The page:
In 50 years, the little Oliver’s, Zoey’s, and Jackson’s born today will be our country’s top CEOs. The U.S. will be a pluralistic society with no ethnic majority. Technology will be so pervasive, it will simply just “be.” And recruiting? That will be an entirely new ballgame. What does this mean to the HR profession? We asked Caroline Valentine, president of ValentineHR in Austin, TX, to think big by helping us consider that very question.
Who’s In Charge?
By 2063, the Millennial Generation (also known as Gen Y) will be retiring and the Pluralist Generation (or Gen Z) will be taking the helm. It’s hard to say what managerial style these leaders will exhibit. After all, the oldest among them are just now entering middle school. But here’s what we do know: Members of this generation are “plurals” because they will be living and working in this country’s very first pluralistic society. By 2042, the U.S. population is expected to be less than 50 percent Caucasian, creating a society in which there simply isn’t an ethnic majority. From an HR perspective, how might this affect diversity initiatives in the workplace?
“If you take a step back, you’ll see that with every wave of immigration to the U.S., there has been discrimination in the workforce,” Valentine explains. On gender and other demographic issues as well, the U.S. workforce has proven a ‘two steps forward, one step back’ approach to embracing diversity. “Based on that fact alone, diversity initiatives will continue no matter what. There will always be groups of folks who think, act or appear different than the ‘norm.’”
What Will the HR Department Look Like?
We’ve already experienced the “downsizing” of the traditional HR department. Earlier this year, TLNT gathered a laundry list of reasons for this, including better technology and processes that will allow transactional tasks to either be outsourced or inputted easily by the employees themselves. On the other side of the spectrum, the increasing global workforce and regulations are turning employment and benefits administration into complicated minefields. According to a recent survey by the Institute for Corporate Productivity, this will free up the HR professional for more strategic and advisory work.
“HR used to be about managing personnel and administration. There was less regulation to deal with, and more manufacturing jobs that came with a predictable chain of command and career path,” Valentine says. “The HR professional of the future will certainly be a business partner. Time that was spent planning office parties will be instead spent on high-level strategic workforce planning, a role that has been traditionally held by accounting and finance executives.”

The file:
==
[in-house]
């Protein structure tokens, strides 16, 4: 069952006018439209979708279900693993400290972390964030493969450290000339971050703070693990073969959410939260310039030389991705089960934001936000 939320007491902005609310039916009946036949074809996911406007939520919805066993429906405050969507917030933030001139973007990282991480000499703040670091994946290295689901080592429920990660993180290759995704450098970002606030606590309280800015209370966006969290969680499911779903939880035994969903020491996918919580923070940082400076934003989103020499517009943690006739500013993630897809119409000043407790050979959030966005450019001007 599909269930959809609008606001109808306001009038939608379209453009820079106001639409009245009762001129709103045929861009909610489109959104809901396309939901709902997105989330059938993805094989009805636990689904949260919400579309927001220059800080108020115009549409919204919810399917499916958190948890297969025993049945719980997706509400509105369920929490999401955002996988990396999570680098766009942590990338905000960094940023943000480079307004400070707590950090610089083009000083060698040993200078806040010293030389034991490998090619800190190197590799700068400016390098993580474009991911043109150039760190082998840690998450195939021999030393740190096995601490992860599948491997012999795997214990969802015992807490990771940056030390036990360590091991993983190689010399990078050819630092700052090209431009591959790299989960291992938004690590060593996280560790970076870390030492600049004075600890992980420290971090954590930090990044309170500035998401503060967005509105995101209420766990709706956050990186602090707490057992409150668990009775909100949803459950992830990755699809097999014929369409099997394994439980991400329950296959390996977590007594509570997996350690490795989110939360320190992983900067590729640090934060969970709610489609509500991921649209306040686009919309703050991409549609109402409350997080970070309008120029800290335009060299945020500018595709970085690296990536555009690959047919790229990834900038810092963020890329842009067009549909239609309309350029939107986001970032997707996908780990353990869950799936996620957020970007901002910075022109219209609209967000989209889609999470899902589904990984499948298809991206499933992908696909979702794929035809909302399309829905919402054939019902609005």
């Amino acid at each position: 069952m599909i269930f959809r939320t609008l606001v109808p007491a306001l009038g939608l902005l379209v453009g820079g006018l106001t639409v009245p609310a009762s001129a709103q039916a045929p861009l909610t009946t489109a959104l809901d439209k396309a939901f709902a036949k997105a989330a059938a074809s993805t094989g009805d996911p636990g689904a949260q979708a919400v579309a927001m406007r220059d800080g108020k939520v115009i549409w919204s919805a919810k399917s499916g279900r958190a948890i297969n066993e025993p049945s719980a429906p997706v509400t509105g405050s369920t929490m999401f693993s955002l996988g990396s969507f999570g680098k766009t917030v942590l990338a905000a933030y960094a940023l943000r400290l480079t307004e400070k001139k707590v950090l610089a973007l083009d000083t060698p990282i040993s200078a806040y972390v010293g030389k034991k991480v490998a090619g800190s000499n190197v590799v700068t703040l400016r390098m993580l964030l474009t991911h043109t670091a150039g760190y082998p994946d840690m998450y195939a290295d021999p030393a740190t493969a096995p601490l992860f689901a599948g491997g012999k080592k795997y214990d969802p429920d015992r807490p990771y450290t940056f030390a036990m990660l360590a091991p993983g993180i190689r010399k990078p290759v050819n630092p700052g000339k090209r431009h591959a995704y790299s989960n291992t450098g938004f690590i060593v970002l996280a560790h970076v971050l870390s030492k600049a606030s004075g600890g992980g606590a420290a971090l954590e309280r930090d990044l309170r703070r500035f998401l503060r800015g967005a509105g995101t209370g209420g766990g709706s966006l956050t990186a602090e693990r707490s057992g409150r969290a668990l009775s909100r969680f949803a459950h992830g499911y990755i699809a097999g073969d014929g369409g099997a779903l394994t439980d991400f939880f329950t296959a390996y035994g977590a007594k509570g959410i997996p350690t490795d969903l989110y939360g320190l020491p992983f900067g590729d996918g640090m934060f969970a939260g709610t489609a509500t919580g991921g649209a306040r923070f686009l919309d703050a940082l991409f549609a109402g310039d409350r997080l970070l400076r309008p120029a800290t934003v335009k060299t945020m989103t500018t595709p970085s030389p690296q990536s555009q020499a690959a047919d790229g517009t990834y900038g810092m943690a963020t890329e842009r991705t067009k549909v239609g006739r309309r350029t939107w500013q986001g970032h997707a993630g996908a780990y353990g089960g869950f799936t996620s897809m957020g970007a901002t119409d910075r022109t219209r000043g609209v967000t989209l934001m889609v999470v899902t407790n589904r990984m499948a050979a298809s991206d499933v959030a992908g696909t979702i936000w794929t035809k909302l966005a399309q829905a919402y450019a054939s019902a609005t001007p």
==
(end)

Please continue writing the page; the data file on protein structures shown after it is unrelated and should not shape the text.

How Will We Recruit?
“When Monster.com and other job boards came onto the scene 20 years ago, recruiters predicted that they would destroy the recruiting profession. The same thing was true for LinkedIn,” laughs Valentine.
But here we are in 2013: LinkedIn has completely revolutionized the job search process in less than a decade, and the recruiting profession couldn’t be stronger. As the New York Times recently raved, perfect profiles and passive candidates abound on LinkedIn alone. In fact, we’ve already hit a near critical mass when it comes to accessing information that can lead to a great job candidate pool. The problem: Sifting through the myriad data and then recruiting the ideal candidates who usually aren’t actively seeking new jobs. That’s one reason job recruiters and executive headhunters will continue to have job security.
Another reason recruiters will continue to have skin in the game, points out Valentine, is that companies may continue the trend toward fast growth and fast buyouts, which also means reliance on temp staffing and outside recruiters.
Who Will Win the Talent?
How will companies attract new talent and retain star performers? Anticipate engagement and gamification throughout the hiring process. As talent assessment scientist Dr. Charles Handler puts it, “Those entering the workforce in the near future will expect to be entertained and engaged at a meaningful level.”
The reasons for this, Valentine explains, are apparent when one studies the education system. “By 2020, our workforce will be dominated by Millennials who were taught to not simply take orders, but to try to understand the ‘why’ and ‘how’ of everything that they do throughout their formative years,” Valentine explains. “They are the ultimate collaborators, they’re come to expect disruption…and all of this they learned at a young age.”
Since the HR professional of 2063 is currently in elementary school, there are clues that can be gleaned already in the way that these children are being taught to learn and behave. For some experts, that means a utilization of tech that is unimaginable, even by today’s standards.
What Does Your Crystal Ball Show?
We’d love your feedback on the future of HR. How do you think Millennials will shape the workforce for future generations? And how do you think today’s small children will innovate the profession years from now? Is there anything about your profession you hope will change? Share your ideas with us!
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